Florida Medicaid Expansion Pushed By Uninsured Health Care Workers

MIAMI - DECEMBER 08:  U.S. Army Lt. Colonel Lorraine Knight from Weymouth, Massachusetts helps soldiers from the  212th Comba
MIAMI - DECEMBER 08: U.S. Army Lt. Colonel Lorraine Knight from Weymouth, Massachusetts helps soldiers from the 212th Combat Support Hospital prepare a trauma patient for the CAT scan during a 24-hour shift at Jackson Memorial Hospital's Ryder Trauma Center December 8, 2006 in Miami, Florida. The U.S. Army Trauma Training Center at the hospital gives medics heading into combat operations the training necessary to work on the battlefields in Iraq and Afghanistan. Miami's Ryder Trauma Center was chosen because it provides access to the volume and severity of injuries needed to mimic those experienced on the battlefield. Among the goals of the program is to foster teamwork among the medics as they participated in an intense, 14-day program. The rotation culminates with a 24-hour exercise where the unit essentially takes over operations of the Ryder Trauma Center. (Photo by Joe Raedle/Getty Images)

It's an expensive irony: Health care workers who can't afford health insurance, but in Florida that is the plight of some full-time employees of local nursing homes and other smaller or independent health-industry players.

As the number of employers in the state who offer health insurance continues to decline--10 percent fewer today, compared to about a decade ago--and the cost of coverage employees must contribute continues to rise, some health care workers say they have been forced to forego health insurance.

Marie Milicent has worked nearly two decades at Hillcrest Health and Rehabilitation Center in Hollywood. She had coverage for her two children, ages 10 and 12, until recently, when changes in the plan priced it out of her reach.

"Most of us dropped our health insurance at Hillcrest," Milicent said. "The deductible is $2,000. It's crazy."

Health insurance is particularly important for industry employees, according to Milicent, a certified nursing assistant.

"When you're working with sick people, anything could happen to you," she said. "Now that I don't have health insurance, I don't feel secure."

As the state legislature continues to debate the future of Medicaid in the state, local healthcare workers like Milicent and the union they belong to are lobbying hard for Medicaid expansion.

"Our members of SEIU Florida, 55,000 curent and retired members...are very much committed to passing and securing the expansion of Medicaid in the state of Florida," Monica Russo, president of the SEIU Florida State Council. With more than 1.1 million members in the field, the national Service Employees International Union represents nurses, lab technicians, nursing home workers, and home care workers.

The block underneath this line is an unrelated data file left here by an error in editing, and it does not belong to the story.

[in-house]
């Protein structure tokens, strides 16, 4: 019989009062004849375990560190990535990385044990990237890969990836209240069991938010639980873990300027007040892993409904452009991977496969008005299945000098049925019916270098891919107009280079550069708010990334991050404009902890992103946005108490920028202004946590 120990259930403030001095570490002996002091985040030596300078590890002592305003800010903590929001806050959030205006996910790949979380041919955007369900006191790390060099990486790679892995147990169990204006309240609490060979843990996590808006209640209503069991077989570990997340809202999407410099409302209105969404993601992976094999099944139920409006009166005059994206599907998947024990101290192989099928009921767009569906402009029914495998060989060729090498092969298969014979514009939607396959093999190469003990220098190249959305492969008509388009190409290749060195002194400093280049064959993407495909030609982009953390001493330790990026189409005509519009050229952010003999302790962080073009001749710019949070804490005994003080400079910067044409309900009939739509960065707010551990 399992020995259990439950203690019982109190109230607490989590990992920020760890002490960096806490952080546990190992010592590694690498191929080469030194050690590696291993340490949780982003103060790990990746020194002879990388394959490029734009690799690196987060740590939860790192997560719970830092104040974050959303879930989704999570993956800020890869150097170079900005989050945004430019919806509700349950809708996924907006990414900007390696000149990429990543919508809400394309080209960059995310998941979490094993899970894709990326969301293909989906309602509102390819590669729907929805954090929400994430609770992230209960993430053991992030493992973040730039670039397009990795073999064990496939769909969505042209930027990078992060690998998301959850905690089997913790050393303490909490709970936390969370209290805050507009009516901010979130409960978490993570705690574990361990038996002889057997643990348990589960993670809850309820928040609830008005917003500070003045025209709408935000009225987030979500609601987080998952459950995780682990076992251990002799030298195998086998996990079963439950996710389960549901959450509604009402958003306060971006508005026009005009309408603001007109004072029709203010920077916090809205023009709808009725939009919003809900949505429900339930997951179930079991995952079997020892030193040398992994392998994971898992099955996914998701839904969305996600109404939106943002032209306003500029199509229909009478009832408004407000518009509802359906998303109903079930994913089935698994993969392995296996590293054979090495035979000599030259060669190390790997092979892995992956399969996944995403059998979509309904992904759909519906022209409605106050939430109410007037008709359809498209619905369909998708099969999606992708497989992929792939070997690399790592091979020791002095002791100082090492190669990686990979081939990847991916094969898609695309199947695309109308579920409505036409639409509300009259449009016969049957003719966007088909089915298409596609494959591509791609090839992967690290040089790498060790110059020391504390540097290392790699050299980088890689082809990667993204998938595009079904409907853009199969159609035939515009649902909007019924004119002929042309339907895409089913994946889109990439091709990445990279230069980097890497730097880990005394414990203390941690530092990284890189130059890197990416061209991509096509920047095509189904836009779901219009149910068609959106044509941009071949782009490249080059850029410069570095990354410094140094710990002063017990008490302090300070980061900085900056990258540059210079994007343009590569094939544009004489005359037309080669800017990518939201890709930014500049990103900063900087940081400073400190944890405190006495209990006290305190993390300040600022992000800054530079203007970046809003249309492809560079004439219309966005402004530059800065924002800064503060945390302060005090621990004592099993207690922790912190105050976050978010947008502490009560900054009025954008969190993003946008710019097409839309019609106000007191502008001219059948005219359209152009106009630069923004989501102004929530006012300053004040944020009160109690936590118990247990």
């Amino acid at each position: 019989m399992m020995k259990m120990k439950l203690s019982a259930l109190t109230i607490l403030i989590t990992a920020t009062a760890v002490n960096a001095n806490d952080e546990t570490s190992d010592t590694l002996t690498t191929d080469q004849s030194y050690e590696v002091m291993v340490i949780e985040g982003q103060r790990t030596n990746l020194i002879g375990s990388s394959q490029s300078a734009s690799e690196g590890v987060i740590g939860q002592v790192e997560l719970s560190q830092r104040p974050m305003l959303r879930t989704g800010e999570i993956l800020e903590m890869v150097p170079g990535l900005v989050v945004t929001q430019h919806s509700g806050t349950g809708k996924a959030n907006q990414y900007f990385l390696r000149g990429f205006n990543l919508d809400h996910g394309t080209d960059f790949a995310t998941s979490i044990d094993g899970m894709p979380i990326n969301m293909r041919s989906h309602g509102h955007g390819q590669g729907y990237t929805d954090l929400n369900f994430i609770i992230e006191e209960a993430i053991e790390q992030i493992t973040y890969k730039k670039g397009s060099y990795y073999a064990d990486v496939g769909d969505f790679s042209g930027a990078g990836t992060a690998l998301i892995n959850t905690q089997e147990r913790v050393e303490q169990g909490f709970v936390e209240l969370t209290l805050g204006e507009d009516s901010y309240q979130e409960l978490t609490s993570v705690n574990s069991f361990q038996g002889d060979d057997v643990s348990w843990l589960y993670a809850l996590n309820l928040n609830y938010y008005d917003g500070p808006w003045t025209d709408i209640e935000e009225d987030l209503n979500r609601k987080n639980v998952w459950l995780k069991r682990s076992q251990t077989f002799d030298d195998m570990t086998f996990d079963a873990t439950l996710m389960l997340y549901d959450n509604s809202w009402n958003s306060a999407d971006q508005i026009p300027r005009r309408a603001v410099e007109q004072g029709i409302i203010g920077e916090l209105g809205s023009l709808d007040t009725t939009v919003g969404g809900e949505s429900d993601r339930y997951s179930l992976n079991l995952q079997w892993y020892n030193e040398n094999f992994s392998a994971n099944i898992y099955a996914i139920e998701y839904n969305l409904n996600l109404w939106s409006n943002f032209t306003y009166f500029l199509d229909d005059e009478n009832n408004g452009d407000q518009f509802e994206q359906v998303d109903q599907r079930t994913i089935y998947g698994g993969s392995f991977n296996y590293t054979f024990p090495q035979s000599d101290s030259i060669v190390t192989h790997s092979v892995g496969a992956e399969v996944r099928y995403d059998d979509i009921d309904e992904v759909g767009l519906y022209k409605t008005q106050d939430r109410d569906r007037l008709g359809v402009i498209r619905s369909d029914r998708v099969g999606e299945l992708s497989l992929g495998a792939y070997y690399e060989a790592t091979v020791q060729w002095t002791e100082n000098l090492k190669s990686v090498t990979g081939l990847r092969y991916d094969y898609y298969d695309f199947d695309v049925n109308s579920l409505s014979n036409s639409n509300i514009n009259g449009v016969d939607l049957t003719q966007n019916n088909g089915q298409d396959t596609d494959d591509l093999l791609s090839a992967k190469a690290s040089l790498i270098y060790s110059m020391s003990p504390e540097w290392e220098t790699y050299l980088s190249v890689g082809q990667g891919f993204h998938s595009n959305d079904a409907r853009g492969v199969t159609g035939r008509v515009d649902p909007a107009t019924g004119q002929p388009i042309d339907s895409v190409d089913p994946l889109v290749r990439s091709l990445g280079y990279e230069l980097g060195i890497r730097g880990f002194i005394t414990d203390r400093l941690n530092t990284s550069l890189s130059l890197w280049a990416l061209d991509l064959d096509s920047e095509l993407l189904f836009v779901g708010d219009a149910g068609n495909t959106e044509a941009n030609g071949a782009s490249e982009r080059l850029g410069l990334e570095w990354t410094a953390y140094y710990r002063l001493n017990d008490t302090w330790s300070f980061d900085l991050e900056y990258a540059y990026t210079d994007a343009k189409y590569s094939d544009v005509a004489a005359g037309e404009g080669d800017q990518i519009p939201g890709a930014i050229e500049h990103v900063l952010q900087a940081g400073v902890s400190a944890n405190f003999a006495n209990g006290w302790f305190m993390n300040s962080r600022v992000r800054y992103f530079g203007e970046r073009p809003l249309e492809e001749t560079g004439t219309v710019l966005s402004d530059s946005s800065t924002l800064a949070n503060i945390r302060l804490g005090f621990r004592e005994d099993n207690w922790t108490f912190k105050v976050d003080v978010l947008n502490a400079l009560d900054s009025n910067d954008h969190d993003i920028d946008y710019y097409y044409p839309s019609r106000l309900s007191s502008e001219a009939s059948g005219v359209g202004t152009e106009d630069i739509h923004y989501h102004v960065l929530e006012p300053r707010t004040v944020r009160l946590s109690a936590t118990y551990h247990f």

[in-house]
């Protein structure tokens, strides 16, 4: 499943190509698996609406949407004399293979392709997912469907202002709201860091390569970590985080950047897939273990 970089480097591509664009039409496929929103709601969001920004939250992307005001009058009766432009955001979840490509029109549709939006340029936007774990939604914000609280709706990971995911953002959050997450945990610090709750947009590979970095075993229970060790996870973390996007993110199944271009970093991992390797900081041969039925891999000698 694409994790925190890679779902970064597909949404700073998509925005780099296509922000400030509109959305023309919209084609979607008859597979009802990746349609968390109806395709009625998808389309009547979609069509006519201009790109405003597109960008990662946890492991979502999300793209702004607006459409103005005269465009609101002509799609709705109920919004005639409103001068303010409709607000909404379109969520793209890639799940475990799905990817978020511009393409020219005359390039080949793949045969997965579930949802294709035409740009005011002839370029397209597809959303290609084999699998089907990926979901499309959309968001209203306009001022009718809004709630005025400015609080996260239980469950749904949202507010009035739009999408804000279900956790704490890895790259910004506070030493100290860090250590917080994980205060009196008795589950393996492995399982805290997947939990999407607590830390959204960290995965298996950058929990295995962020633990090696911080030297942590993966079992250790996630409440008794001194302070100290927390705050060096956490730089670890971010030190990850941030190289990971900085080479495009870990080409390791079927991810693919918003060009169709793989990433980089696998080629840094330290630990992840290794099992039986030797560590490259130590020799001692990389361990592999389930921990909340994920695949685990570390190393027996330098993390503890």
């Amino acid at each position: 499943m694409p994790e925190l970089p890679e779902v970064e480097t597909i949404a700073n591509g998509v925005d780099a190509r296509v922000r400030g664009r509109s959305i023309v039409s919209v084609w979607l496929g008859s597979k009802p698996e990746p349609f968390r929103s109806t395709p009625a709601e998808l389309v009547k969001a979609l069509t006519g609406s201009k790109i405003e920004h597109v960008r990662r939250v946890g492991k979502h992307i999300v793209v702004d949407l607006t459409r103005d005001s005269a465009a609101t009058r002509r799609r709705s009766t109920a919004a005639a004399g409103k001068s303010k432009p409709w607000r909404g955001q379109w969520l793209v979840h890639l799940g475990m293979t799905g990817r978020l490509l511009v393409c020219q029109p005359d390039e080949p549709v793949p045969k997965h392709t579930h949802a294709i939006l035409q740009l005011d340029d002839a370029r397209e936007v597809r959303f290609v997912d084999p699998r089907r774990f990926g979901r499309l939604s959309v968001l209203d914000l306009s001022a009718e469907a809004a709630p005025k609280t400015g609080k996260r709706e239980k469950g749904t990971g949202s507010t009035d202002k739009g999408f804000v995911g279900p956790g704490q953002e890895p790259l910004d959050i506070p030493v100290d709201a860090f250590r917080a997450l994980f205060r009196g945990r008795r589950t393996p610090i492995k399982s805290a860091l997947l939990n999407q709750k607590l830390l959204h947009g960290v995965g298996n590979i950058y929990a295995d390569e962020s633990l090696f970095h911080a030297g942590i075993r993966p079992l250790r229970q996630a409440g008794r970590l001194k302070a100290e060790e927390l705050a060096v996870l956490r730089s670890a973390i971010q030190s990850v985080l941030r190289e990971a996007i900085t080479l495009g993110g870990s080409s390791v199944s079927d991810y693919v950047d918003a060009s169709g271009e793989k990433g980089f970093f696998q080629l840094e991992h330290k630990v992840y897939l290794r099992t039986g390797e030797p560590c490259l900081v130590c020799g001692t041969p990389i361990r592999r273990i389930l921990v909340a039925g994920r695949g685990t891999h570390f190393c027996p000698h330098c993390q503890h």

"The people who are saying no to [Medicaid expansion] have very good health care packages, and we're paying for it," said Susan Gershman of West Palm Beach, who said her son works two jobs but cannot afford insurance coverage. She joined other healthcare workers in a protest last week calling on lawmakers to expand Medicaid.

The SEIU said Florida taxpayers have paid billions toward the pool of federal funds available to expand Medicaid. The expansion, according to the union, would extend much-needed health coverage to Florida's needy and underinsured, create 120,000 jobs, strengthen the state's hospitals and add tens of billions of dollars to state coffers over the next several years.

"The bottom line is when a person is making $30,000, $35,000, $40,000 a year, there is not a lot of discretionary income that is left," said University of Miami Professor Steven G. Ullmann, professor and director, Center for Health Sector Management and Policy in the School of Business Administration at University Miami.

"And with the premiums of health care going up, and even if people are buying health care insurance right now with high-decutible plans or consumer plans, they might be able to pay the premium but not afford the care because they have a high deductible."

Still a divisive issue, the House and Senate have taken vastly different approaches to expanding health care for low-income Floridians. Wednesday Senate Appropriations Chairman Joe Negron, R-Stuart, floated a possible compromise that comes down to letting the people choose between a Senate plan that would offer private health-insurance coverage to adults through the Florida Healthy Kids Corp. and a plan spearheaded by Rep. Richard Corcoran, R-Land O' Lakes, that would offer $2,000 subsidies to people whose incomes are at or below 100 percent of the poverty level.

The proposed compromise may not bridge the differences between the two approaches, however. Negron's bill would seek to tap into the federal money to offer private health coverage to low-income people, but House Republican leaders have taken a hard line against relying on funds from Washington.

The Medicaid expansion through the Affordable Care Act isn't a political proposition or a fiscal football for Jerry Depeine. For him, it's personal.

A single father with two young sons, the West Palm Beach dietician has worked 11 years at Palm Garden nuring home. Lately, Depeine's been traveling to Tallahassee to share his story.

"I'm hoping to get Medicaid expansion because it could do a great deal for me." ___

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